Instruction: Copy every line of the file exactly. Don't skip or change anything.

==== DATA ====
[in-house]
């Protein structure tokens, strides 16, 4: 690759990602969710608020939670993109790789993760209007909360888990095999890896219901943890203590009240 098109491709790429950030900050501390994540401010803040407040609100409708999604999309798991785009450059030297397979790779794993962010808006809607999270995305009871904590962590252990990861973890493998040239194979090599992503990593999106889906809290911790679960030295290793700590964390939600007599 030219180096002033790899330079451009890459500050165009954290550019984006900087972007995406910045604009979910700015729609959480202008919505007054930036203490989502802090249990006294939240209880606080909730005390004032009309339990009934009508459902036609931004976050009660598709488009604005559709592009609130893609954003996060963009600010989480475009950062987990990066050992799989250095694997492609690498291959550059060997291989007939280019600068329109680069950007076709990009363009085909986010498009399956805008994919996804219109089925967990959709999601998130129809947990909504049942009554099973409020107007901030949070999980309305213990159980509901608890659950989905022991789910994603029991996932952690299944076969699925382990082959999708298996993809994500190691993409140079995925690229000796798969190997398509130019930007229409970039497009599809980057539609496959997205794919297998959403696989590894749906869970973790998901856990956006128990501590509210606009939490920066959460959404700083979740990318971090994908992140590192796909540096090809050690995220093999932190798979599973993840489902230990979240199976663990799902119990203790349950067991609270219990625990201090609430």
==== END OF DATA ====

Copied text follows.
[in-house]
């Protein structure tokens, strides 16, 4: 690759990602969710608020939670993109790789993760209007909360888990095999890896219901943890203590009240 098109491709790429950030900050501390994540401010803040407040609100409708999604999309798991785009450059030297397979790779794993962010808006809607999270995305009871904590962590252990990861973890493998040239194979090599992503990593999106889906809290911790679960030295290793700590964390939600007599 030219180096002033790899330079451009890459500050165009954290550019984006900087972007995406910045604009979910700015729609959480202008919505007054930036203490989502802090249990006294939240209880606080909730005390004032009309339990009934009508459902036609931004976050009660598709488009604005559709592009609130893609954003996060963009600010989480475009950062987990990066050992799989250095694997492609690498291959550059060997291989007939280019600068329109680069950007076709990009363009085909986010498009399956805008994919996804219109089925967990959709999601998130129809947990909504049942009554099973409020107007901030949070999980309305213990159980509901608890659950989905022991789910994603029991996932952690299944076969699925382990082959999708298996993809994500190691993409140079995925690229000796798969190997398509130019930007229409970039497009599809980057539609496959997205794919297998959403696989590894749906869970973790998901856990956006128990501590509210606009939490920066959460959404700083979740990318971090994908992140590192796909540096090809050690995220093999932190798979599973993840489902230990979240199976663990799902119990203790349950067991609270219990625990201090609430």